The Lightbox ‘The Horse at War: 1914 – 1918’

The Horse at War The Lightbox

The horse played a crucial part in World War One and horrifyingly over 10 million horses died through exhaustion, disease, bullets, and many sadly fell and sunk into the mud of the front line.

An exhibition exploring the role of these brave horses in the First World War has opened at The Lightbox in Woking. The terror of the war is depicted through the paintings of fine artists such as Sir Alfred Munnings, William Roberts and John Singer Sargent; and the latter was commissioned as a war artist by the Ministry of Information to go to the Front to paint a commemorative work of the British troops in action.

The War Horse puppet

Also featured in the exhibition is the striking horse ‘puppet’ from the hugely successful National Theatre production of War Horse – the dramatisation of the children’s book by Michael Morpurgo. Lively charcoal sketches of the original sets and costumes by Rae Smith, the set designer for the National Theatre’s production of War Horse in 2007 who won a British Olivier Award for her work, fill display cabinets in the show.

The War Horse set design

The exhibition also examines the training and the care of horses and highlights Surrey’s role in preparing horses for war, as well as the function of animal charities The Blue Cross and the RSPCA.

The First World War was the last conflict in which horses were to play a major part and they outnumbered soldiers on the various fronts; when the war began the British Army had 25,000 horses, but 500,000 were needed to go into battle. The recruiting posters and those seeking horses illustrated idealised images of horses and riders charging at the enemy. The tasks of horses in war changed to become a beast of burden and transport, as the war became a battle of attrition between two opposing systems of trenches. The horses played a crucial role: they pulled heavy guns, transported munitions and supplies and carried the wounded and dying to hospital.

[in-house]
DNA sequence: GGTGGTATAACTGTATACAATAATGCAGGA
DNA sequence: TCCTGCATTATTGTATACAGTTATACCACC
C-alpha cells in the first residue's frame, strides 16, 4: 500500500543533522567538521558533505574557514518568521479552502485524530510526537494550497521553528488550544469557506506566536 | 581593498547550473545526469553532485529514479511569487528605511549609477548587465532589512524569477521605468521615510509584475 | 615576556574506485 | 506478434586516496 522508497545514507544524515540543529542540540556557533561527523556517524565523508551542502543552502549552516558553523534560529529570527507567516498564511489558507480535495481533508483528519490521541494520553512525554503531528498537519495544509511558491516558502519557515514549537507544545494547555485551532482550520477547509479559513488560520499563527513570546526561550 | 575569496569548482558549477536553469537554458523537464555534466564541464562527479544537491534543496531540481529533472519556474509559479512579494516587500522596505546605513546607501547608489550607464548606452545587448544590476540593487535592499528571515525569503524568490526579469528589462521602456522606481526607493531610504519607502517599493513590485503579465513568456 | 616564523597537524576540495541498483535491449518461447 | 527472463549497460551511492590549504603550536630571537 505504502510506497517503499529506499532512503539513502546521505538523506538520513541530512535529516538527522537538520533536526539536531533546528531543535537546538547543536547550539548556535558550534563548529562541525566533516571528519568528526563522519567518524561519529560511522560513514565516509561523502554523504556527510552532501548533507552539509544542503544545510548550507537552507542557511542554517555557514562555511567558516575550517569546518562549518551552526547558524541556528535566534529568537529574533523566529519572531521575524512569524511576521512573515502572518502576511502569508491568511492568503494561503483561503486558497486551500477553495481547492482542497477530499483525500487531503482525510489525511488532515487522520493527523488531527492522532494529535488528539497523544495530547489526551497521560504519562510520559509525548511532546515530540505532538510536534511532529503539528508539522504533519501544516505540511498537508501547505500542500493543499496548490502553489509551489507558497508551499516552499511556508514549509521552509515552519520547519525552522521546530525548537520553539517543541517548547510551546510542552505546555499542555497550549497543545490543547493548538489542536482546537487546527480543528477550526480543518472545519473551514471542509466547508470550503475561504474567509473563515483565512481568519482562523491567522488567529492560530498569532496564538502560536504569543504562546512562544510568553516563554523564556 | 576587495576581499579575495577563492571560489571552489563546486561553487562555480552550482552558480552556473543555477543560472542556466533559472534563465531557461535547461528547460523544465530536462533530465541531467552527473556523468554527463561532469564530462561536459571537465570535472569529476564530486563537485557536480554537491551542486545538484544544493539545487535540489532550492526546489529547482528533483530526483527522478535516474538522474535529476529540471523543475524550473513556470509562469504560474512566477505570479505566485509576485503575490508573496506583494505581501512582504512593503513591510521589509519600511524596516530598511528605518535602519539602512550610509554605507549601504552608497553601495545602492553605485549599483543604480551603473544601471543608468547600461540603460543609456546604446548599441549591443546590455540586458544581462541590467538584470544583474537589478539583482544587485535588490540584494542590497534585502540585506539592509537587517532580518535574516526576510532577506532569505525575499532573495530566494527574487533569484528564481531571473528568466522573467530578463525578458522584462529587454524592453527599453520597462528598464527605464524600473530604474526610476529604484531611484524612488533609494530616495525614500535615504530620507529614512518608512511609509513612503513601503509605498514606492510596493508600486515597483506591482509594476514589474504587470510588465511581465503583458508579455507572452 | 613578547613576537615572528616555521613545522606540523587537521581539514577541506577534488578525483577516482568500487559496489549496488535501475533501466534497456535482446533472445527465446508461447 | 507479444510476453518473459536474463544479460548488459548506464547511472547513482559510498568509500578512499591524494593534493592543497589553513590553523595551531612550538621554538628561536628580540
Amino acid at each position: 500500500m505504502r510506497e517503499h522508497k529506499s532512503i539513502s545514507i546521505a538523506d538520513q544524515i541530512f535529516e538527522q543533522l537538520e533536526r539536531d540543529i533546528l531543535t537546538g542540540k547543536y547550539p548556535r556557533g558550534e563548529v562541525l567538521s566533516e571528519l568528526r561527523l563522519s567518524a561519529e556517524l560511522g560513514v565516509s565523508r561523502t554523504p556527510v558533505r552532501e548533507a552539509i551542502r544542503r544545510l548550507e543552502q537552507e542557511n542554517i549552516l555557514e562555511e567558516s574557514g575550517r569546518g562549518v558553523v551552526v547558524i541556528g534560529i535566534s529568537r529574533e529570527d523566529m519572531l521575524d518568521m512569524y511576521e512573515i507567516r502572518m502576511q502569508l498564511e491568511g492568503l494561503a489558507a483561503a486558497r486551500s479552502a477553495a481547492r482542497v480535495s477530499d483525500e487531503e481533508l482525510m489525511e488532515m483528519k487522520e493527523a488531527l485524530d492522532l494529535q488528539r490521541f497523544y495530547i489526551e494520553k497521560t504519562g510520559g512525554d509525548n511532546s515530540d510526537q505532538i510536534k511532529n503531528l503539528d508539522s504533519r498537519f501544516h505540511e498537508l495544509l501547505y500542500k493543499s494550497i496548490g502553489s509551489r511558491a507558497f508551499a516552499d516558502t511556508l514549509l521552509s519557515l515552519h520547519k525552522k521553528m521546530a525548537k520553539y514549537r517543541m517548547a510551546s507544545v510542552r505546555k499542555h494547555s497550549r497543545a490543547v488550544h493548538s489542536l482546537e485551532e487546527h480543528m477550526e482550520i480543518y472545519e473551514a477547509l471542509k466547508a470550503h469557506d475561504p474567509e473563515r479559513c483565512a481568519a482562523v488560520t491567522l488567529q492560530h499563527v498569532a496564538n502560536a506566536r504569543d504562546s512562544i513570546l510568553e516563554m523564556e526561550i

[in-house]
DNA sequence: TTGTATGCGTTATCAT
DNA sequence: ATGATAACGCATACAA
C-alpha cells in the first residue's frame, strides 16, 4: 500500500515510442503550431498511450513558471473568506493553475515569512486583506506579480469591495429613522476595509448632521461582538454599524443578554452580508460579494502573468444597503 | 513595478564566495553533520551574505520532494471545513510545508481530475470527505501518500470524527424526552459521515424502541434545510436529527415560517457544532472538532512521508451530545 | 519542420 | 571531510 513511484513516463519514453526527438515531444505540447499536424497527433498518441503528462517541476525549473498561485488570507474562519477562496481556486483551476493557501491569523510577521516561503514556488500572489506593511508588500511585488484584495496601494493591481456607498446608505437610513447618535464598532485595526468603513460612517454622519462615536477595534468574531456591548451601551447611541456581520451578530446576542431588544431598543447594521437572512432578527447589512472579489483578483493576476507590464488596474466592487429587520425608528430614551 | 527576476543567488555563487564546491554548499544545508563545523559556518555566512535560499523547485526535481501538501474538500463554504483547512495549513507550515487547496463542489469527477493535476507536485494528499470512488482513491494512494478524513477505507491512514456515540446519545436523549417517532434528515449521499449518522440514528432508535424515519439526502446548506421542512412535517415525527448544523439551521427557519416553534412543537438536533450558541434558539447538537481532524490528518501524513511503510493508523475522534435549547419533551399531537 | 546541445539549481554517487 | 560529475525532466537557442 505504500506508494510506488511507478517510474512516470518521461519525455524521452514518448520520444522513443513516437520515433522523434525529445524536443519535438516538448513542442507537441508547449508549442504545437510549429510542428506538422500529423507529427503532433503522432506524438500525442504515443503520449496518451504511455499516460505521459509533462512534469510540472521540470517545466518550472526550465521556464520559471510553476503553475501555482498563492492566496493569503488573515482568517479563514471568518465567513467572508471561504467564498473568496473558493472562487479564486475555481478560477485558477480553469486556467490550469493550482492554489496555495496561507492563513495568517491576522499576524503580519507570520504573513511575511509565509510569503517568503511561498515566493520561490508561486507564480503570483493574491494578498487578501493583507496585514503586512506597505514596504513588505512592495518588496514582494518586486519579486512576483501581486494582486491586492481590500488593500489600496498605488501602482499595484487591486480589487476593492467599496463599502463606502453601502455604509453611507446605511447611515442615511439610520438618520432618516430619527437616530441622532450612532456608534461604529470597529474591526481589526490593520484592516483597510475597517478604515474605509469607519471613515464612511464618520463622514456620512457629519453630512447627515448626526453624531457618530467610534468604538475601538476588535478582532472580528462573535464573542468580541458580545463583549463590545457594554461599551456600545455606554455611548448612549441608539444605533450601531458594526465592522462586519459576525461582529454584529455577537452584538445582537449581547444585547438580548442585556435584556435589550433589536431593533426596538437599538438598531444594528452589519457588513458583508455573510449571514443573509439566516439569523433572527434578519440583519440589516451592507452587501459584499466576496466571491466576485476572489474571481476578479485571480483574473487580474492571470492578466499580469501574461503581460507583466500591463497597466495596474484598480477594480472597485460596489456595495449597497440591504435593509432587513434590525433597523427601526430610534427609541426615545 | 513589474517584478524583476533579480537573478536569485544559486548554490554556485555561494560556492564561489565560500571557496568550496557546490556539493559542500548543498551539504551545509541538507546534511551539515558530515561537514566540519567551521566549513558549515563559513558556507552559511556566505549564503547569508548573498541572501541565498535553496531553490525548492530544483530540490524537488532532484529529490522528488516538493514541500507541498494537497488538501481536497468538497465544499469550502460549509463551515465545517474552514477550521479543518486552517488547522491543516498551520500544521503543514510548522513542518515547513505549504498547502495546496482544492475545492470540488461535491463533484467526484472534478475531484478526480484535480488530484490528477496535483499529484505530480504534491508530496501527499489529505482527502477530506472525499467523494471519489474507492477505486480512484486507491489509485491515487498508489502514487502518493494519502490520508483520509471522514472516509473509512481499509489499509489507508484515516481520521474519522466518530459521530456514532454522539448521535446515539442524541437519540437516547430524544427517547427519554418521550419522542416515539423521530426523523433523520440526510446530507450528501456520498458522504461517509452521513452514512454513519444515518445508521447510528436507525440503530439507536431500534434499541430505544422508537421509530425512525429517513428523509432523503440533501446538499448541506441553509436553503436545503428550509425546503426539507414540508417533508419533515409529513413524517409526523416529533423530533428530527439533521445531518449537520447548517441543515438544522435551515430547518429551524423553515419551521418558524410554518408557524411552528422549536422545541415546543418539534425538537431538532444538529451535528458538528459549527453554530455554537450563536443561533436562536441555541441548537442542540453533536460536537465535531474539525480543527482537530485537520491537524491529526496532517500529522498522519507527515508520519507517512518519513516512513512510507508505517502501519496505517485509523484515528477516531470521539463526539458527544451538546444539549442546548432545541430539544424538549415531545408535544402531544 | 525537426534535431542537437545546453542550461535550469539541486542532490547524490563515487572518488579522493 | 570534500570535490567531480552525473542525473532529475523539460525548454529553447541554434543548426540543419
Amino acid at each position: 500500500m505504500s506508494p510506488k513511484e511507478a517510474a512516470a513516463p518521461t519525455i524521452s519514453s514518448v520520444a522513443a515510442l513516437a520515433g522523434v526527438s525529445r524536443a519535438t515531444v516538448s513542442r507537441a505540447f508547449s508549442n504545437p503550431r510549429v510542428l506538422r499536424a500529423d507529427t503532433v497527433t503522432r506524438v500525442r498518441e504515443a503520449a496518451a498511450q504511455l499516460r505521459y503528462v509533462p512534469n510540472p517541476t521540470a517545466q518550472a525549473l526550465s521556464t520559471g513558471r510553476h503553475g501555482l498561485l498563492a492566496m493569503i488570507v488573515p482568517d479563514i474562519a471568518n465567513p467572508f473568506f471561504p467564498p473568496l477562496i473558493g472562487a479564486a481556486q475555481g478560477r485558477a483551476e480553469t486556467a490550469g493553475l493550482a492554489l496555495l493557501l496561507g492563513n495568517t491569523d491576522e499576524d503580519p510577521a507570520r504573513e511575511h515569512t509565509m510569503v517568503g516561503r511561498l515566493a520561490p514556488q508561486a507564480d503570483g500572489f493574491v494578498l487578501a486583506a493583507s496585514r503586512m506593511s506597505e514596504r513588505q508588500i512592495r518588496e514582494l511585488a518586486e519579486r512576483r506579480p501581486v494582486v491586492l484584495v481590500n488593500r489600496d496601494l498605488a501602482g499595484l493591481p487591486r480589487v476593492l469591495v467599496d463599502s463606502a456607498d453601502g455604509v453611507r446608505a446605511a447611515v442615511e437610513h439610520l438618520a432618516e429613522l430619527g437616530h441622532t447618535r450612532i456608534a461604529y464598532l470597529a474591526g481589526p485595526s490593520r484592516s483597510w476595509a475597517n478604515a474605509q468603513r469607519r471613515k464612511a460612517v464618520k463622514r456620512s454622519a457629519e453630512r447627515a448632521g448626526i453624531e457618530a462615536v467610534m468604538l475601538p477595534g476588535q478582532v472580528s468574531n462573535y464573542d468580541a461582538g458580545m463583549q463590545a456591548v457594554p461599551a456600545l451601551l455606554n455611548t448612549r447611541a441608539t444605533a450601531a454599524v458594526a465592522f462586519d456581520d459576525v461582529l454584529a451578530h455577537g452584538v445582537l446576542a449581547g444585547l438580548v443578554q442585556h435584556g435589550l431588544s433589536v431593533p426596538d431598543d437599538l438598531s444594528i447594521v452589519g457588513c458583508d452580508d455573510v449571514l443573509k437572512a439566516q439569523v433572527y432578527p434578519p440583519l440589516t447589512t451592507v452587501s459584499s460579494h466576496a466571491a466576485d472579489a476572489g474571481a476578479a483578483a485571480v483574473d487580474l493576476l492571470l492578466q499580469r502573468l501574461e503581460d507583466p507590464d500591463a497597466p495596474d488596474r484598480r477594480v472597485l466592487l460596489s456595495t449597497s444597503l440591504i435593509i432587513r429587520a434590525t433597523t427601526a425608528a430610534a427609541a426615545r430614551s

At the end of the war, the healthiest and youngest animals were brought back to the UK, with 25,000 remaining in the army, and 60,000 sold to farmers, who had felt the loss of horses. During the war, the Farnham Herald reported that farmers in Hampshire were in trouble because ‘The horses belonging to the farms had been commandeered.’

It’s an absolutely fascinating exhibition, one that everyone needs to see.

‘The Horse at War 1914 – 1918’ exhibition is on at The Lightbox until 1st March 2015. More information can be found on The Lightbox website.

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